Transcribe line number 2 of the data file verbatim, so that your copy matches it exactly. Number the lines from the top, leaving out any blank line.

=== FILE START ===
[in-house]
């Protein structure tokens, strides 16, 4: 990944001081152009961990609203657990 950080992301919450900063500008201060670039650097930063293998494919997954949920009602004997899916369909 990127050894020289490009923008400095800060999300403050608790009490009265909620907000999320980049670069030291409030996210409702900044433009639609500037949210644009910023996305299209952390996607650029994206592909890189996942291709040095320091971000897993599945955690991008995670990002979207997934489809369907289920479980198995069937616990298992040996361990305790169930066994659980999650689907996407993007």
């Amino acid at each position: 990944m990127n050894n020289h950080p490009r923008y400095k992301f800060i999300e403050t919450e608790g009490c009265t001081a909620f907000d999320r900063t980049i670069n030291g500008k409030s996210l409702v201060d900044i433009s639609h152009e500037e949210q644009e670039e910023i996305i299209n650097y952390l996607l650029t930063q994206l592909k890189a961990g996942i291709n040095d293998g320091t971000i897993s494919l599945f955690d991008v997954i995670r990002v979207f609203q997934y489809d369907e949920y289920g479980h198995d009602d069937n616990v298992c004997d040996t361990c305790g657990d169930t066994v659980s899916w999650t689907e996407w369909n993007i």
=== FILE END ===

């Protein structure tokens, strides 16, 4: 990944001081152009961990609203657990 950080992301919450900063500008201060670039650097930063293998494919997954949920009602004997899916369909 990127050894020289490009923008400095800060999300403050608790009490009265909620907000999320980049670069030291409030996210409702900044433009639609500037949210644009910023996305299209952390996607650029994206592909890189996942291709040095320091971000897993599945955690991008995670990002979207997934489809369907289920479980198995069937616990298992040996361990305790169930066994659980999650689907996407993007």